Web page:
Friday, January 16, 2015

Briefing for Human Resources Professionals on Managing the EEO/Affirmative Action Program for Protected Veterans and Individuals with Disabilities

We are offering a new online course for Human Resource professionals covering the recent AAP regulations for Protected Veterans and Individuals with Disabilities. Employers have anti-discrimination obligations under the Rehabilitation Act, the Americans with Disabilities Act (ADA), the American with Disabilities Act Amendments Action (ADAAA), and the Vietnam Era Veterans’ Readjustment Assistance Act (VEVRAA).  [The Jobs for Veterans Act is an amendment to VEVRAA.]

This class examines what Human Resources professionals need to consider in order  to comply with the new regulations. You’ll find information on how to attract, assess, employ, and manage these distinct and sometimes overlapping groups. At the end of the class you’ll find a checklist for a convenient review of the requirements. Follow this link: AAP for HR Professionals

We also offer an online course for managers and supervisors on what they need to know about Protected Veterans and Individuals with Disabilities.  This course is designed to meet the training obligations called for in the new AAP regulations and should free up the Human Resource Professionals from having to figure out how to meet this obligation. Follow this link:  AAP for Managers and Supervisors

Monday, January 5, 2015

New Online Training Classes for 2015 - First class for Supervisors and Managers on what they need to know to meet the requirements in the New Affirmative Action Requirements for Protected Veterans and Individuals with Disabilities

This year we are rolling out our new online training series starting with an Affirmative Action  course designed to meet the new training requirements for managers and supervisors. The  new Affirmative Action requirements for Protected Veterans and Individuals with disabilities  (sections 60-300.44(j) and 60-741.44(j)) stipulate that “All personnel involved in the recruitment, screening, selection, promotion, disciplinary, and related processes shall be trained to ensure that the commitments in the contractor’s affirmative action program are implemented.

The online training course titled “What Managers and Supervisors Need to Know about Affirmative Action for Protected Veterans and Individuals with Disabilities” may take approximately 30 minutes to complete. Follow this link for more information, AAP for Managers and Supervisors 

Watch for our future classes coming online soon. The next class is designed to prepare HR personnel on what they need to know about the new Affirmative Action requirements for Protected Veterans and Individuals with Disabilities.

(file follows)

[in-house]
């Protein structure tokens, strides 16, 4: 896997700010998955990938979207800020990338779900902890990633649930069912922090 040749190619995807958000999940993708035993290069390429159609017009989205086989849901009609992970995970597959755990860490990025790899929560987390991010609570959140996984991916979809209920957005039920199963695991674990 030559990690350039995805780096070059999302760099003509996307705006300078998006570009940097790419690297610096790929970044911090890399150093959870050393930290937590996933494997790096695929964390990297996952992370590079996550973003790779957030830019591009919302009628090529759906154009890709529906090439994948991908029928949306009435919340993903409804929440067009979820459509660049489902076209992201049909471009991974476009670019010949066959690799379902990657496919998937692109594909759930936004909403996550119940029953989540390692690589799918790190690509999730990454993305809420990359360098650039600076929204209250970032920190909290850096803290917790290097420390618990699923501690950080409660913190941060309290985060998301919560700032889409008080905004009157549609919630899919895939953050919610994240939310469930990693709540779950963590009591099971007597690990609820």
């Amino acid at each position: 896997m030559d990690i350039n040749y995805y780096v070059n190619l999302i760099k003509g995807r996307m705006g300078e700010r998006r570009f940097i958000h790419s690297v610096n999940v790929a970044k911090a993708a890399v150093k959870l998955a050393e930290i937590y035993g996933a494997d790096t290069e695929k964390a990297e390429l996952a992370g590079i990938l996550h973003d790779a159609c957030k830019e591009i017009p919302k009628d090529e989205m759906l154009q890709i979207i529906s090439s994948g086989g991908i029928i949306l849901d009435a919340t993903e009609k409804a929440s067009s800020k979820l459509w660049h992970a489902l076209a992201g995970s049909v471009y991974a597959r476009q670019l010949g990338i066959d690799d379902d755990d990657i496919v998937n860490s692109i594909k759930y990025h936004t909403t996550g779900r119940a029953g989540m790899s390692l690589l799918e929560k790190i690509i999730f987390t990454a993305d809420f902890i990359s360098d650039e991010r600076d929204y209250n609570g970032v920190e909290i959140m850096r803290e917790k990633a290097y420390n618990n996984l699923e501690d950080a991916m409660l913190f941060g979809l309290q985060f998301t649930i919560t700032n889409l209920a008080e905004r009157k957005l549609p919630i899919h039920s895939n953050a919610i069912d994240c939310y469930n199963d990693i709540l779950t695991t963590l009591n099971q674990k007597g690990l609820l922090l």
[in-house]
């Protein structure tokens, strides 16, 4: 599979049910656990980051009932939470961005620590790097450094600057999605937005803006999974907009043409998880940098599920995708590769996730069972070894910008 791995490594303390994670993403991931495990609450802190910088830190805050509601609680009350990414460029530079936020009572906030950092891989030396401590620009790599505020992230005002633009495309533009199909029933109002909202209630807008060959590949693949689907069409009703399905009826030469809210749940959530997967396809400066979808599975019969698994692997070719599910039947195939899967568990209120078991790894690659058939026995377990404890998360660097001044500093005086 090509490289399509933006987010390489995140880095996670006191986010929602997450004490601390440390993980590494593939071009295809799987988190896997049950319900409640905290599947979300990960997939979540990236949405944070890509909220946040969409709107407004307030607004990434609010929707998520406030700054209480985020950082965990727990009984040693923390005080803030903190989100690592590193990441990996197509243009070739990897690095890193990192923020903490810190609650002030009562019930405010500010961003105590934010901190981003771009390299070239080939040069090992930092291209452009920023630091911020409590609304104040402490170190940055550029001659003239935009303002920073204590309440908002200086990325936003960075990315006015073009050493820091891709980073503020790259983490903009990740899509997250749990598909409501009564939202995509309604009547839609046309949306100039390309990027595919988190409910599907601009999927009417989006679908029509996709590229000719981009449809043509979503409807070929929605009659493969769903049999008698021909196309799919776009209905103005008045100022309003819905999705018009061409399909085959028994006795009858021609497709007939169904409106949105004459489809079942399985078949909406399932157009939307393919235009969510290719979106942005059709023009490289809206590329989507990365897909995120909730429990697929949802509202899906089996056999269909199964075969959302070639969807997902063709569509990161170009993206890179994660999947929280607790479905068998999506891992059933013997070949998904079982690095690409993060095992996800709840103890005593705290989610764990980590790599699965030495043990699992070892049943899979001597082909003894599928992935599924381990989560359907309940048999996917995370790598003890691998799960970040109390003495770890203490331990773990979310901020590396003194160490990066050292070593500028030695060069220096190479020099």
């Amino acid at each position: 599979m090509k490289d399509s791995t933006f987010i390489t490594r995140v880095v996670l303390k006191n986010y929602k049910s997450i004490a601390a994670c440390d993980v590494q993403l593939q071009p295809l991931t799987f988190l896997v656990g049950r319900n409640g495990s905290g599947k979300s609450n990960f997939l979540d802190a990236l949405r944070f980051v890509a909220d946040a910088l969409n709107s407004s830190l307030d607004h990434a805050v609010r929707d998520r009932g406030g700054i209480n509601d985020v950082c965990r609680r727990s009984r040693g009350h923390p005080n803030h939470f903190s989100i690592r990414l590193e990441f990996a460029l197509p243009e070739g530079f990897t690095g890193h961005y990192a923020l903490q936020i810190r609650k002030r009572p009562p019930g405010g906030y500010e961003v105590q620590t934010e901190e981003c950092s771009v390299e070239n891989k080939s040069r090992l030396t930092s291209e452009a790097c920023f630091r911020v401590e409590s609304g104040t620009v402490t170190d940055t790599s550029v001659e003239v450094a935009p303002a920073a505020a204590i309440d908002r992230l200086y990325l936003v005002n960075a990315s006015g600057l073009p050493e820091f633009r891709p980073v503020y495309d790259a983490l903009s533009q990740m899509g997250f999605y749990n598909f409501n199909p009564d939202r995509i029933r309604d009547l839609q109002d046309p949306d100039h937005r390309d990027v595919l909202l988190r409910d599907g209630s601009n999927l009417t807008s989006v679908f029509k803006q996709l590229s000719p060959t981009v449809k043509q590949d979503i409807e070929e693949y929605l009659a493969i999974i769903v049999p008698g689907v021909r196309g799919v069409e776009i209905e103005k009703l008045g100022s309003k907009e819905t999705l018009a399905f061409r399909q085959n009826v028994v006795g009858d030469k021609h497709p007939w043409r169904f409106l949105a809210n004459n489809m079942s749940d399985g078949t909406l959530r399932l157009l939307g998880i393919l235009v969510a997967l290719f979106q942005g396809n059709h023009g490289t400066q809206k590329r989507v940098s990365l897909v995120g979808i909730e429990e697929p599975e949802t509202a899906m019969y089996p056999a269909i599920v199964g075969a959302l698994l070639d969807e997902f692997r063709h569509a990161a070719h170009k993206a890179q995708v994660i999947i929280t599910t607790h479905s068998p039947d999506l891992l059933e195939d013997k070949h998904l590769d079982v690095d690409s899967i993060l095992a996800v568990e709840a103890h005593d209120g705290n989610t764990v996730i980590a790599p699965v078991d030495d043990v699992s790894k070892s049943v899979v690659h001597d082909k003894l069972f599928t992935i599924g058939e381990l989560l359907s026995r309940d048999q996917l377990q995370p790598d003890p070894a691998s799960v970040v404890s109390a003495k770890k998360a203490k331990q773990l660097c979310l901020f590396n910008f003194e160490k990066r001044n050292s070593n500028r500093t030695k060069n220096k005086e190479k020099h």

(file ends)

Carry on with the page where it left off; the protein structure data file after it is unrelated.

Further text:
Thursday, April 24, 2014

BITS & PIECES: New AAP Regulations Covering Individuals with Disabilities & Veterans - Equal Opportunity Clause - Tagline for Solicitation and Advertisements

On March 23, 2014 new federal regulations for Federal service and supply contractors went into effect; one for Individuals with Disabilities (IWD) and one for Veterans. The regulations require contractors to add “disability” and “veteran” to the Equal Opportunity tagline in solicitation and advertisements for employees. Older regulations require contractors to include language indicating they will consider all qualified applicants, regardless of race, color, sex, national origin or religion. In a 2014 OFCCP webinar, officials said contractors should use “disability” and “vet” at a minimum in solicitations and advertisements; abbreviations “D and V are “not adequate”.

Below is the related text found on the OFCCP web site under their Question and Answers:

Vacancy Announcement Tagline
1. May contractors satisfy the EEO tagline requirement by abbreviating "disability" and "protected veteran status" as "D" and "V," respectively?

Contractors may refer to those protected by Section 503 or VEVRAA by abbreviation, but such abbreviations must be commonly understood by those seeking employment. Simply using "D" and "V" are not adequate abbreviations for this reason. For those protected by Section 503 or VEVRAA, the tagline should at a minimum state "disability" and "vet" so that the tagline will be clearly understood by jobseekers.

Tuesday, April 8, 2014

BITS & PIECES: New AAP Regulations Covering Individuals with Disabilities & Veterans - EEO Clause for Contracts with Suppliers

On March 23, 2014 new federal regulations for Federal service and supply contractors went into effect. There are two regulations, one for Individuals with Disabilities (IWD) and one for Veterans. One of the changes is in the language for contracts with suppliers. Both regulations require additional EEO language for contracts with suppliers.  

Bottom line, there are three ways to post the notice(s) and meet the regulations:
Post the entire text for each regulation (one for IWD and one for Veterans).
Post the individual citations (short version) for each regulation.
Post a combined version (this is the highlighted version below as drafted by the OFCCP on their web site).

 A contractor can determine what version they may choose to site the regulations.

Below is the exact text placed by the OFCCP on its Question and Answer web site. This is their example of combining the previous language covering race, color, religion, sex or national origin with the new language adding IWDs and Veterans into one statement. This statement can be used to meet the requirements for all three regulations.  Your old language in the contracts can be replaced with this new language.